Fr. Jesus Alberto Franco wears two bracelets as reminders of the marginalized Colombian people. Photo by Michael Swan

Priest advocates for peace in Colombia

By 
  • March 29, 2015

Nobody has shot at Fr. Jesus Alberto Franco since Feb. 13, 2013. But that doesn’t necessarily mean the situation in Colombia is getting better.

There are still more than 5.7 million displaced people in Colombia. The country is as awash in guns, militias and guerillas as it ever was, despite on-again-off-again peace talks with rebels. More than 30,000 Colombians are officially listed as disappeared and far more not listed. In 2014 Colombia was Canada’s number five source of refugees. From 2003 to 2014, 15,925 Colombians were granted refugee status in Canada.

That the Colombian government, under orders from the Inter-American Court of Human Rights, has to provide body guards and a car with bullet-proof glass for the Redemptorist priest is itself a measure of how far Colombia remains from peace.

The last time Franco’s car was targeted was after he named former Colombian President Álvaro Uribe at the Inter-American Court of Human Rights for obstructing court-ordered land restoration.  Franco and the Inter-Church Commission for Justice and Peace have been successful in Colombian courts and the Inter-American court. But the more they win the more danger it creates for Franco and his co-workers.

“To be with the community and to point out who are the people who threaten them is what actually puts me at risk,” Franco told The Catholic Register. “The risk is because I am accompanying the people of Colombia.”
Franco’s commission is supported by the Canadian Catholic Organization for Development and Peace. He has been touring Ontario during Lent, meeting with parishes and schools to explain the situation in Colombia and how the Inter-Church Commission for Justice and Peace benefits from international support.

Franco carries with him the two sides of hope — a certainty that Colombia can be better and the understanding that the country is not there yet. He wears bracelets on each of his wrists to remind him of the pain and the hope of his work.

His right wrist bears a loop of barbed wire with the sharp spikes flattened so they won’t slice him. Barbed wire has been used by militias hired by coal and other mining companies to fence people off their own land. But it has also been used by Franco’s own commission to help establish humanitarian zones, protect the displaced people in those zones and even to reclaim some stolen land.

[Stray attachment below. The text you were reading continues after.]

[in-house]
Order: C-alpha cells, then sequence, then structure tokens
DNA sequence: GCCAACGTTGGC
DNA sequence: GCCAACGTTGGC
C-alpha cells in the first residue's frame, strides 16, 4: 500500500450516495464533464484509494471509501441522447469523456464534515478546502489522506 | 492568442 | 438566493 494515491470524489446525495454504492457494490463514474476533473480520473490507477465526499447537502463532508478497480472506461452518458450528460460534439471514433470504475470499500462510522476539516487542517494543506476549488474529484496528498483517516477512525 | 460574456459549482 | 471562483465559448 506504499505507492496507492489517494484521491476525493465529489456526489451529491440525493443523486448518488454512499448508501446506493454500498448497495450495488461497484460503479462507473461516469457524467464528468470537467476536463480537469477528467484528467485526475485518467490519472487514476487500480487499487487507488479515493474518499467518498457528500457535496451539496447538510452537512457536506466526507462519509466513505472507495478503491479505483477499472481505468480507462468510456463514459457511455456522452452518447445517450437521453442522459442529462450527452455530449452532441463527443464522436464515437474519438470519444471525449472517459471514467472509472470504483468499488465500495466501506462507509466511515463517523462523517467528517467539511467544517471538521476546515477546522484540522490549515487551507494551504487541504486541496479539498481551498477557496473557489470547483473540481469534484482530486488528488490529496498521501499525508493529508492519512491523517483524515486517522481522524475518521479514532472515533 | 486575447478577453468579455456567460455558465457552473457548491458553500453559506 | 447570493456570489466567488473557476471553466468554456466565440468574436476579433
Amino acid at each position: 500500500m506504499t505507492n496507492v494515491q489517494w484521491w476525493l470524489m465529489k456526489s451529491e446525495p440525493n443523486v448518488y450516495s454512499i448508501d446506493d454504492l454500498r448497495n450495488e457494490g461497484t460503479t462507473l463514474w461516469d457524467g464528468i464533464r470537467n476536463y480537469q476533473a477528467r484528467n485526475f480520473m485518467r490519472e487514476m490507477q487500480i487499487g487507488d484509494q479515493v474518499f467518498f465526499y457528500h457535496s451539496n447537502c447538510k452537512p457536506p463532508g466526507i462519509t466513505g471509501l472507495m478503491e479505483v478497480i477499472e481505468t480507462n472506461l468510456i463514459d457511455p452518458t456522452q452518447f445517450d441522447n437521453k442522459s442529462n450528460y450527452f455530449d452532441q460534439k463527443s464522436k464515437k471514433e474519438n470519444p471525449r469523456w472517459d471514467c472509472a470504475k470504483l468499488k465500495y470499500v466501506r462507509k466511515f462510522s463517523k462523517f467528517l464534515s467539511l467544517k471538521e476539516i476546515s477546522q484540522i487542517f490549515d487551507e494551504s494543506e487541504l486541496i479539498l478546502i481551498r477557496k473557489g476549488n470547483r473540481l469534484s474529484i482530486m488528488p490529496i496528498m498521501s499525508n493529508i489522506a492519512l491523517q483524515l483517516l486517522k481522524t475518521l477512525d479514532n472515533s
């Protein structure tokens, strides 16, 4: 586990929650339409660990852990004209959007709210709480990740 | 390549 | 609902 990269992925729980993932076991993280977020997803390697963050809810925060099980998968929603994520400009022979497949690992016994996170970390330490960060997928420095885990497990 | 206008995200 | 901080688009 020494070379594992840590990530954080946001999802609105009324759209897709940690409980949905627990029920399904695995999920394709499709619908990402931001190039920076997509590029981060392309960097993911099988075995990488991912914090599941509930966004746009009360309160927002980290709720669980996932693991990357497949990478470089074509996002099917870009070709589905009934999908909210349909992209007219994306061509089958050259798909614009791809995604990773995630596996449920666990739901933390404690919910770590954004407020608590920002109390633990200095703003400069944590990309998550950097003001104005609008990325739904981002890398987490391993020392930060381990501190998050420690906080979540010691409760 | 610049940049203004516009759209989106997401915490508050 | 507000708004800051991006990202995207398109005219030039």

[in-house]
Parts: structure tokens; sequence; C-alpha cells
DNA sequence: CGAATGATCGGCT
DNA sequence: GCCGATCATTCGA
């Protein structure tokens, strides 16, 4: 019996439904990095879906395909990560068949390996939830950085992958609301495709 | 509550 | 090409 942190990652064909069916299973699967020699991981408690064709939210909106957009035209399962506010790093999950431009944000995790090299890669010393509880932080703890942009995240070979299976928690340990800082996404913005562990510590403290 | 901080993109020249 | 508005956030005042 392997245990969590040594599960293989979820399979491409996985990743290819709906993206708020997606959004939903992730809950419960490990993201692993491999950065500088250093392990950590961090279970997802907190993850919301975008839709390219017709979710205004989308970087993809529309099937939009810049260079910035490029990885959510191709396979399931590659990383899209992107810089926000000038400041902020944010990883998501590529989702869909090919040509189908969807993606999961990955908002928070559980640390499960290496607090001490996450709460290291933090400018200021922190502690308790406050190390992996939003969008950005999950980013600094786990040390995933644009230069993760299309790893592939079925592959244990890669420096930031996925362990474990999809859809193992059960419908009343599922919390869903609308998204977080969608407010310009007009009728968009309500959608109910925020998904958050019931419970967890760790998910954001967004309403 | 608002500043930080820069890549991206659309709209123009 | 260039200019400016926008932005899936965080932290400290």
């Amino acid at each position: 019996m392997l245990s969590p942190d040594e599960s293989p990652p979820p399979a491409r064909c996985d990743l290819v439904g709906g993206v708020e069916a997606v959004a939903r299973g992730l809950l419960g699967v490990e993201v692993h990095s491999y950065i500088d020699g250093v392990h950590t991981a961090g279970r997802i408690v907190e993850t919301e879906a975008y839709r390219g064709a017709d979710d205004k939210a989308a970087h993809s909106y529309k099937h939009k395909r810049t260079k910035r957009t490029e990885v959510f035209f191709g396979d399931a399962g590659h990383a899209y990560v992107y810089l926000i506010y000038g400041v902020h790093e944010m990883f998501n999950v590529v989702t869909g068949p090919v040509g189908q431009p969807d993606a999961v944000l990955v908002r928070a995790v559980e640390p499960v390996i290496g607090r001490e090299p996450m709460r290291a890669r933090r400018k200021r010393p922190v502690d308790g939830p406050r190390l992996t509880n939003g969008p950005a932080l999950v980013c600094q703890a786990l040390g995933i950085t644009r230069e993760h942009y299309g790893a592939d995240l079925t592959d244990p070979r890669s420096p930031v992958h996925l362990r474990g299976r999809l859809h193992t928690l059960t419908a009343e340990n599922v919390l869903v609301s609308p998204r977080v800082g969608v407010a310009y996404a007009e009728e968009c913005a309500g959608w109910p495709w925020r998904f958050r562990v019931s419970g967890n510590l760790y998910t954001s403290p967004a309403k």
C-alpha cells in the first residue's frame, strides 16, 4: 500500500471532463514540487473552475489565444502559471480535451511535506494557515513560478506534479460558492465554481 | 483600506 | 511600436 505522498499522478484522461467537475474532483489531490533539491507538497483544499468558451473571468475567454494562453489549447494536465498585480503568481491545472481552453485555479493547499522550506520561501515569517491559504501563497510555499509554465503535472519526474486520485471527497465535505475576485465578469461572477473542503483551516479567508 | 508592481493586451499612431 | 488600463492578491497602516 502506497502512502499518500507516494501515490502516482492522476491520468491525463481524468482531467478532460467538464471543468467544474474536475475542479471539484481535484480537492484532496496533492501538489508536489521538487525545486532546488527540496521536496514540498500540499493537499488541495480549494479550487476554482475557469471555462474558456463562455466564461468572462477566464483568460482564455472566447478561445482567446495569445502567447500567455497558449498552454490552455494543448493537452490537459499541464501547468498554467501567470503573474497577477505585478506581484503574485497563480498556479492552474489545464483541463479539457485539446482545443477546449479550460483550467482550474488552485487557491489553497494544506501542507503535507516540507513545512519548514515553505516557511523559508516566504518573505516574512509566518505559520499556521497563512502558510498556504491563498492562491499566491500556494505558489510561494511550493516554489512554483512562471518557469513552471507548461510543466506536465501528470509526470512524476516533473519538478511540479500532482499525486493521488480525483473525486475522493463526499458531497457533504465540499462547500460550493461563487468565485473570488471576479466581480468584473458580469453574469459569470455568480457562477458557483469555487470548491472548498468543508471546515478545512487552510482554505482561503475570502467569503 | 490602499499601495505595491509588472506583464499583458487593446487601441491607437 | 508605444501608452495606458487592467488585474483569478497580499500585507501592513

His left wrist bears a colourful beaded bracelet given to him by indigenous villagers in Putumayo, near the Ecuadorian border. The handcrafted bracelet is obviously the work of love, but it’s also the work of people whose homes, families and culture are under constant threat.

“It’s the connection between me and the Putumayo people. It’s a reminder of the connection with them, with life, with the environment,” he said.

Franco isn’t saying peace and justice are just around the corner.

“I am realistic and I am hopeful. That’s why I work,” he said. “That’s why I work for these people — poor people.”

It has made a difference to Franco that Pope Francis so clearly understands the work of justice and peace in the Latin American context.

“He is able to speak from his own profound experience, to speak simply, from his life so full of these relationships and from a life that has been close to human suffering,” he said. “There is a different way of looking at ecclesiastical power here.”

Franco is very impressed by Development and Peace’s recurring campaign slogan, “Life before profit.” He sees his Colombian commission, Development and Peace and Pope Francis on the same side in asking for a politics and an economy that includes everyone and works in harmony with the environment. An economy that merely exploits people or the environment can’t be squared with the Gospel, he said.

“In the Our Father, that is our central prayer, one of the things we ask for is our daily bread. Our daily bread is an economic issue,” Franco said.

“We need a more just approach, whether national or international, to defend human life and the life of the planet.”

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